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Campbell Scott talks playing Scrooge on Broadway

Campbell Scott stars as Ebenezer Scrooge on Broadway,

Campbell Scott stars as Ebenezer Scrooge on Broadway, a role his dad, George C. Scott, played on television in 1984. Credit: Getty Images/Rodin Eckenroth

Campbell Scott, with his patrician good looks, may not seem like the most obvious Ebenezer Scrooge. But then, neither did his dad, George C. Scott, whose TV film version 35 years ago proved that sometimes an unexpected Scrooge can be a lot of fun to watch.

There’s plenty that’s unexpected in Broadway’s new take on the Charles Dickens holiday classic “A Christmas Carol,” which opens Wednesday  at the Lyceum Theatre and runs through Jan. 5. Directed by Matthew Warchus ("Matilda the Musical") and adapted for the stage by Jack Thorne (“Harry Potter and the Cursed Child”), this production earned critical praise when it ran at London’s Old Vic theater. The basic storyline is the same, with greedy holiday hater Scrooge (Scott) being visited by three ghosts (this time, all female—with the delightful Andrea Martin as the Ghost of Christmas Past and Broadway vet LaChanze as Christmas Present). This version also packs in a dozen carols (“Joy to the World,” “Silent Night”) and a raucous interactive element that Dickens never saw coming.

Scott, 58, recently seen in “House of Cards” and the “Spider-Man” films, will co-star in the new Netflix series “Soundtrack,” which debuts Dec. 18. He spoke with Newsday contributor Joseph V. Amodio.

So here’s my Christmas Eve tradition. Every year, after a big family gathering, my father and I sit down to watch “A Christmas Carol” — no offense to your dad, but our fave is the 1951 film starring Alastair Sim. My dad knows the lines by heart, though he usually falls asleep shortly after “Bah, humbug!” and awakens when they’re buying the turkey for Tiny Tim. It’s a cherished tradition.

Yes. … (He laughs.) It’s a little intimidating, tackling a show people know so well. 

I wondered about that.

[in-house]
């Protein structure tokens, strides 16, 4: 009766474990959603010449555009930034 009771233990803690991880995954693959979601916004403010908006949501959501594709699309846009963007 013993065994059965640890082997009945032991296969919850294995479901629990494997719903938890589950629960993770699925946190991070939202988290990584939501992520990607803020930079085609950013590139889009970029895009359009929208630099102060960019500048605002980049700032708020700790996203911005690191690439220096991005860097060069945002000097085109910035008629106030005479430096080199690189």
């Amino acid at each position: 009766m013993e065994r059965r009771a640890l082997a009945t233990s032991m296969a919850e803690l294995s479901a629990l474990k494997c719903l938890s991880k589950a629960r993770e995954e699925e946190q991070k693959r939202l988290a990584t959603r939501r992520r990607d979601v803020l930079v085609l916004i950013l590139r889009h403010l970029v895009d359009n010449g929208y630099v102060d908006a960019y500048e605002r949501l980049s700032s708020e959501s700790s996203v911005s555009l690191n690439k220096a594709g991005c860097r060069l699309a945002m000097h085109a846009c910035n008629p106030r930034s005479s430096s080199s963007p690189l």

Because this version is not exactly the same as [those earlier films], it takes a little of the pressure off. You may miss some moments, but at the same time you get to see something new … that’s kind of thrilling. When I first signed up, I thought, “Well, this’ll be a delightful romp.” What I wasn’t prepared for was two hours of running around. I’m literally leaping offstage in a 10-second break to get some water and then I’m back out there. 

What aspects of Scrooge’s personality do you identify with? 

The angry Scrooge is easy, for some reason. I guess I must be angry. Although you wouldn’t know it if you met me on the street. The changed and vulnerable Scrooge is much more demanding.  

Do you think people can really change like that?

Well, listen, Dickens started this, right? It’s archetypal. For some reason you and I, we sit around with our dads, or whomever, and watch it every year. Like “It’s a Wonderful Life.” And we don’t get sick of it. The idea of someone who gets to a place and they can’t continue or don’t want to — and they make a flip, a turn. How much does it ever really happen? It probably does, but maybe in smaller stages. But it’s certainly a very attractive idea to all of us.

Of all the “Christmas Carols” out there, which is your favorite?
Well … for childhood reasons, I have to go with Alastair Sim.

Oh! I thought for sure you’d say your dad’s version.

I love my dad’s, I think it’s great. It’s one of the few things he ever did that was incredibly accessible. For my money, it was really smart, well-made, and I loved watching him do stuff like that. He was known for playing big, angry sort of characters, but he was a great comedian. I loved when he went out of his comfort area. Or out of what people expected of him. So his Scrooge was meaningful to a lot of people.

Of course, you one-up him because this version also includes actual Christmas carols. 

I love it. I’m not a devout Christian in any organized way, but if we have any kind of Christmas sensibility, those carols mean something to us. 

Speaking of music of a slightly different sort, what’s this new Netflix series of yours called “Soundtrack?”

It’s a compelling and interesting show from Josh Safran [executive producer of “Gossip Girl”]. It has a lot of singing and dancing in it. 

So we’ll hear you sing?

Ummm … it’s impossible to describe. You will see me … doing musical things. That’s all I can say. 

Hmm … mysterious. I’ve read bits here and there about the show, something about romance in L.A., but the plot description is always vague. Is that the idea?

I think, yes. When the trailer comes out in the beginning of December, people will be like, "Ohhhh, I see." Till then, it’s a good mystery.

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